"Silence, Before the Horn" by Marie Brennan
"The Lass of Loch Royal" by Holly Phillips
"Revulsion and the Beast" by Vera Nazarian
"Mother Is A Machine" by Catherynne M. Valente
"Inside the Tower" by Stephanie Burgis
"How to Bring Someone Back From the Dead" by Veronica Schanoes
"The Ice Puzzle" by Catherynne M. Valente
"In Grandmother’s House" by Ainsley Dicks
The placement of the stories in the premier issue of the Jabberwocky anthology series is very well done. The fiction plays off itself and the poetry in such a natural manner that it almost seems like the work of a single author with a remarkably diverse style. This anthology promises to be devoted to poetry and poetic fiction, and makes good on that promise.
"Shadowplay" by Sonya Taaffe reads more like a prose poem than a true short story. Strong imagery is used to convey the idea of a relationship that had withered, leaving the narrator more of a ghost than a person. Though a little vague, that seems to be an effect of the form and doesn’t become a liability.
"Kikimora" by Ekaterina Sedia opens with the fall of communism. Marina, the kikimora of the title, and Anya fall in love in the chaos of post-glasnost Moscow. On the day the two women meet, Marina sees a man with tree bark skin and green hair who calls her to the forest where he says she belongs. When she refuses, he kidnaps Anya.
"Kikimora" is a rich story that examines the connection between humans and nature. A kikimora is an in-between creature, a citizen of both the human and the fairy world. Marina’s dilemma is complex; she must weigh the two aspects of her heritage along with her more immediate concerns for Anya.
"Silence, Before the Horn" by Marie Brennan entwines King Arthur in the Nordic tale of a valkyrie who sleeps in water and waits for the battle at the end of the world. For me, this was probably one of the more memorable stories in this issue. The language is appropriately well-crafted for a magazine that mixes fiction and poetry. I also liked how Brennan combined the two mythologies seamlessly. It was like they were connected all along, and she merely pointed it out.
"The Lass of Loch Royal" by Holly Phillips is a cautionary tale of what happens when one holds truck with the fey folk, by way of a ballad. It is an interesting juxtaposition of the protectiveness of two mothers. Though the story offers little that is entirely new, it fills in the ballad’s missing pieces so well that any added material would seem like part of the source material. It almost serves as an elegant and well-done music video, with more depth than is generally found in that form.
"Revulsion and the Beast" by Vera Nazarian is a retelling of the "Beauty and the Beast" tale from the perspective of Beauty’s sister, Revulsion. Revulsion serves as the catalyst to the familiar fairy tale; she reminds Beauty of her promise to the Beast. While I was able to read the story on a surface level, the metaphor demanded I take notice, making the reading a touch heavy in places. Through what can only be described as a skillful control of story, Nazarian does manage to pull it off.
In "Mother Is A Machine," Catherynne M. Valente uses her opulent prose to describe something less beautiful and more unsettling. Ultimately, the story is about parents pressing their children into small copies of themselves, an interesting follow-up to the Nazarain story with its subtler message. I’m becoming quite a fan of Valente’s and look forward to reading more of her work.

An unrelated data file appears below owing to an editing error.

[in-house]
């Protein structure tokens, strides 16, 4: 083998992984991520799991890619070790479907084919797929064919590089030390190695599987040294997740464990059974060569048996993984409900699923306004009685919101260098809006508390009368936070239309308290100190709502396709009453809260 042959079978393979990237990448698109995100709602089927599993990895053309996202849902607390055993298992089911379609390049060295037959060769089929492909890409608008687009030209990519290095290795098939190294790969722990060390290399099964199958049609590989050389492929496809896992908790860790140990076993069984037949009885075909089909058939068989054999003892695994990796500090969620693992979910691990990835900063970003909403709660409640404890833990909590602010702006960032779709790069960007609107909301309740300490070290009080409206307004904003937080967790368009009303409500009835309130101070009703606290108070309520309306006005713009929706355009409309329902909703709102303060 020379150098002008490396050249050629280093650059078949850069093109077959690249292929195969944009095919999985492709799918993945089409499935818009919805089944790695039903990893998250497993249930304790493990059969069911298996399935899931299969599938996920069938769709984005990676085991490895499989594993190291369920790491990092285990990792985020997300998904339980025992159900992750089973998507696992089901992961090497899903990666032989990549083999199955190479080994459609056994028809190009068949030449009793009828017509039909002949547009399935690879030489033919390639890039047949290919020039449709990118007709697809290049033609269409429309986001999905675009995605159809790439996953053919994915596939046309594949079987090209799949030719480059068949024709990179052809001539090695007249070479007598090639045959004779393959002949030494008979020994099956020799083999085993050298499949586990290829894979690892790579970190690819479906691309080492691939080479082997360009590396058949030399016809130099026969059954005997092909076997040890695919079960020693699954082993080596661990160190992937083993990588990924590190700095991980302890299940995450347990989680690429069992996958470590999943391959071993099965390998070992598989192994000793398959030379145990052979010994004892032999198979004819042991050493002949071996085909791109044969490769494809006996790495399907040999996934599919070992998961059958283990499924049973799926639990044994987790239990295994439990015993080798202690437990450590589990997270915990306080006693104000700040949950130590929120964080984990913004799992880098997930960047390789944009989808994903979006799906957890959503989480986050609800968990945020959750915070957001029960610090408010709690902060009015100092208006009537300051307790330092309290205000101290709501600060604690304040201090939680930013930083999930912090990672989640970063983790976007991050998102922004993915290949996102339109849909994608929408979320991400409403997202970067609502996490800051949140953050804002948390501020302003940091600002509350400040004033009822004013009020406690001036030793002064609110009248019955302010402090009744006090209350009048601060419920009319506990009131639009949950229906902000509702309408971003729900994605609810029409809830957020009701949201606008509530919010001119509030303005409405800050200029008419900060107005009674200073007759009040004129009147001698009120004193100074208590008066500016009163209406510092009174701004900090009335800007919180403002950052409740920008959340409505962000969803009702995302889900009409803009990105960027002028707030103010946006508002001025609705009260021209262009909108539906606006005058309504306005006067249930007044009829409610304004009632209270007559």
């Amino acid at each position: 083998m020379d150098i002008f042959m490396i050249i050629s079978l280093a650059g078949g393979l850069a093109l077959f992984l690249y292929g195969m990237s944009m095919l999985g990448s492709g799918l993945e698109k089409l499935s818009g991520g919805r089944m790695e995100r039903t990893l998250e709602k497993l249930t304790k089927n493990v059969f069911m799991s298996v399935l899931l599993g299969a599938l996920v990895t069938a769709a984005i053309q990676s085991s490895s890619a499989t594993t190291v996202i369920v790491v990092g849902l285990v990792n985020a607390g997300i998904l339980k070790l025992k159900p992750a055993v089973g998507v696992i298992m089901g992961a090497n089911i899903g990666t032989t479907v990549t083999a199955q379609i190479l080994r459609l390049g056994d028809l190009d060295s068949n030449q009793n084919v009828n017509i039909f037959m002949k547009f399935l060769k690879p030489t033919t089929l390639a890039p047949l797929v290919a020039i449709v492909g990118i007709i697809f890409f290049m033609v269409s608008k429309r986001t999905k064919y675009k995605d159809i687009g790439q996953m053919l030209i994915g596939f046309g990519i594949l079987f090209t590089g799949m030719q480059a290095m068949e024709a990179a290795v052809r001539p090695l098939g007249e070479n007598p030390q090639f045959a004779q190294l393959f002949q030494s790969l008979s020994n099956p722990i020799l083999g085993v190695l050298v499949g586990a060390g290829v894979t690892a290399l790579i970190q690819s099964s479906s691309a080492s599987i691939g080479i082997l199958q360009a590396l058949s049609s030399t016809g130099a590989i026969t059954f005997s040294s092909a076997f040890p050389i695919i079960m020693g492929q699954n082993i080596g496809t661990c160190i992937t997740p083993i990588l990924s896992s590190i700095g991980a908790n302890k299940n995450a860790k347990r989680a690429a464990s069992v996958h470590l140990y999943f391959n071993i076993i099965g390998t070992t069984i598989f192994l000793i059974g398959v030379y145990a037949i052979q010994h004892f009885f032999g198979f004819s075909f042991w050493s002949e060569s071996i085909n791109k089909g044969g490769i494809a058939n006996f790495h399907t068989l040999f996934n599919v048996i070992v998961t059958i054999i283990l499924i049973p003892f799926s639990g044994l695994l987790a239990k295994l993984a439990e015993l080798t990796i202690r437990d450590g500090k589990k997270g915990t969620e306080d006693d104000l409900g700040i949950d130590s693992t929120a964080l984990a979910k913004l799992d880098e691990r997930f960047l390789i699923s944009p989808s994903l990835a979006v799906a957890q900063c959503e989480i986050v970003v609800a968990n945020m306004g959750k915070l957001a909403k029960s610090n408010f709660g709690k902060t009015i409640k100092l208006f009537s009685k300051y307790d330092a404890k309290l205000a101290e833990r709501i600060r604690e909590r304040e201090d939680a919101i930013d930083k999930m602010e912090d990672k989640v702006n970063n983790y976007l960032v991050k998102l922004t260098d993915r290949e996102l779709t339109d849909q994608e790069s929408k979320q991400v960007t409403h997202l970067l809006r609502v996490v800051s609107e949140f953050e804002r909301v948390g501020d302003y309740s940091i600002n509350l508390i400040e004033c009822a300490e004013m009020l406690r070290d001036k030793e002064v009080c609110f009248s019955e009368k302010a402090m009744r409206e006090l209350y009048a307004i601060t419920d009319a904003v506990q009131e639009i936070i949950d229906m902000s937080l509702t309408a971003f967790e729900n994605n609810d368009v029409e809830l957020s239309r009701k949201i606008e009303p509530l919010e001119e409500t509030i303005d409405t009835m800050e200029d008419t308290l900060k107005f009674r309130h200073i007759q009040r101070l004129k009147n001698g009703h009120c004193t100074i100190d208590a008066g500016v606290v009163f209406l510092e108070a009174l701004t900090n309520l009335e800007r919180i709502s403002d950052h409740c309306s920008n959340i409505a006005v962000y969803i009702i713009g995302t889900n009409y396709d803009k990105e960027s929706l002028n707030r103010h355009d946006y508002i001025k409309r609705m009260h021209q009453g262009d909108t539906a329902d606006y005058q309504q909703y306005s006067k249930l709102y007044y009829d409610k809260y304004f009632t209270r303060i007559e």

"Inside the Tower" by Stephanie Burgis is another fairy tale retelling. This time, the source material is "Rapunzel," only the tables have been turned. The witch is dying and confined to the tower that once served as Rapunzel’s cage. Burgis examines the complicated relationship between a parent’s protection and a child’s autonomy, and how they are usually doomed to act out the lives that have been thrust upon them. It works as a nice companion to the Valente piece.
"How to Bring Someone Back From the Dead" by Veronica Schanoes reminds me of Angela Carter’s "In the Company of Wolves" in the way fairy tale guidelines from many stories are deconstructed, then used to construct a new tale. There are rules for journeys though myth and folklore and woe to the hero or heroine who ignores them. But nestled under that is a more mundane and heartbreaking tale, and the question of how to save someone who cannot be saved. This is a story that haunts. I consider it to be the best of this fine group of stories.
I was delighted to note a second story from Catherynne M. Valente in this volume. "The Ice Puzzle" is also a fairy tale retelling, but this one mines Hans Christian Andersen’s "The Snow Queen" instead of the more familiar Grimms tales. "The Ice Puzzle" is told from the point of view of the Snow Queen herself. She collects little boys and uses their remains as a sort of sculpture. But she also stands as a representation of a primal feminine power, an aspect of an ancient goddess that takes turns as mother and lover. Valente avoids the obvious female empowerment angle, instead going for something more profound and unsettling. The Snow Queen’s actions are not a triumph or a failure; they are presented as eternal and inevitable. It should come as no surprise that I liked this one.
The final story, "In Grandmother’s House" by Ainsley Dicks, is yet another fairy tale retelling, this time "Little Red Riding Hood." Though this is an often visited tale, Dicks manages to make it feel new by combining the grandmother and the wolf. This tale also contained wisps of Angela Carter. The only quibble I had with it was the timeline. The time the old woman spent as a wolf seemed too long for no one to have noticed she was gone. But overall, it is a minor point as far as the narrative is concerned, and I enjoyed the story.
Publisher: Prime Books
Trade Paperback: $10.00
Trade Paperback: $10.00